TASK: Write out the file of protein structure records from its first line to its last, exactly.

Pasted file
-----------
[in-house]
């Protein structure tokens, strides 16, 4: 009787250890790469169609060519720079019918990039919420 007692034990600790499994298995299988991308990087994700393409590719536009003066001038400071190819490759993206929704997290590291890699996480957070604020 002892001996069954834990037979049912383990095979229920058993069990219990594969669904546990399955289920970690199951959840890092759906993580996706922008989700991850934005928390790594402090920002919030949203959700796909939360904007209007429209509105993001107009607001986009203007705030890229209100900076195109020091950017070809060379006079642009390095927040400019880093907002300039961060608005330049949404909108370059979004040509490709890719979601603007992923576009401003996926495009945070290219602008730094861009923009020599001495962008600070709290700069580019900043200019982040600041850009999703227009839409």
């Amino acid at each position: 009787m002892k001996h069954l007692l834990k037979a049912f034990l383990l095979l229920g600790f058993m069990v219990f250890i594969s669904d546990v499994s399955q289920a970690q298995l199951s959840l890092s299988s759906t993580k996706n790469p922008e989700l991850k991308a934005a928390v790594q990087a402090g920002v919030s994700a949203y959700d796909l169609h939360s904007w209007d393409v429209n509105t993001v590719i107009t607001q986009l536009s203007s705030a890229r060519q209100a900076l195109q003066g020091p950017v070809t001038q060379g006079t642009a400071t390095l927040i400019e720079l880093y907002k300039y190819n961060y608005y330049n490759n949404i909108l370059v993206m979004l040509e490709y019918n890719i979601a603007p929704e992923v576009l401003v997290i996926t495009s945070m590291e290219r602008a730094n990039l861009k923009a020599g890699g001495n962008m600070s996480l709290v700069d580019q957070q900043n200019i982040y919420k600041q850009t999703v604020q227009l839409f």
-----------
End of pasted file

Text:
[in-house]
């Protein structure tokens, strides 16, 4: 009787250890790469169609060519720079019918990039919420 007692034990600790499994298995299988991308990087994700393409590719536009003066001038400071190819490759993206929704997290590291890699996480957070604020 002892001996069954834990037979049912383990095979229920058993069990219990594969669904546990399955289920970690199951959840890092759906993580996706922008989700991850934005928390790594402090920002919030949203959700796909939360904007209007429209509105993001107009607001986009203007705030890229209100900076195109020091950017070809060379006079642009390095927040400019880093907002300039961060608005330049949404909108370059979004040509490709890719979601603007992923576009401003996926495009945070290219602008730094861009923009020599001495962008600070709290700069580019900043200019982040600041850009999703227009839409």
């Amino acid at each position: 009787m002892k001996h069954l007692l834990k037979a049912f034990l383990l095979l229920g600790f058993m069990v219990f250890i594969s669904d546990v499994s399955q289920a970690q298995l199951s959840l890092s299988s759906t993580k996706n790469p922008e989700l991850k991308a934005a928390v790594q990087a402090g920002v919030s994700a949203y959700d796909l169609h939360s904007w209007d393409v429209n509105t993001v590719i107009t607001q986009l536009s203007s705030a890229r060519q209100a900076l195109q003066g020091p950017v070809t001038q060379g006079t642009a400071t390095l927040i400019e720079l880093y907002k300039y190819n961060y608005y330049n490759n949404i909108l370059v993206m979004l040509e490709y019918n890719i979601a603007p929704e992923v576009l401003v997290i996926t495009s945070m590291e290219r602008a730094n990039l861009k923009a020599g890699g001495n962008m600070s996480l709290v700069d580019q957070q900043n200019i982040y919420k600041q850009t999703v604020q227009l839409f």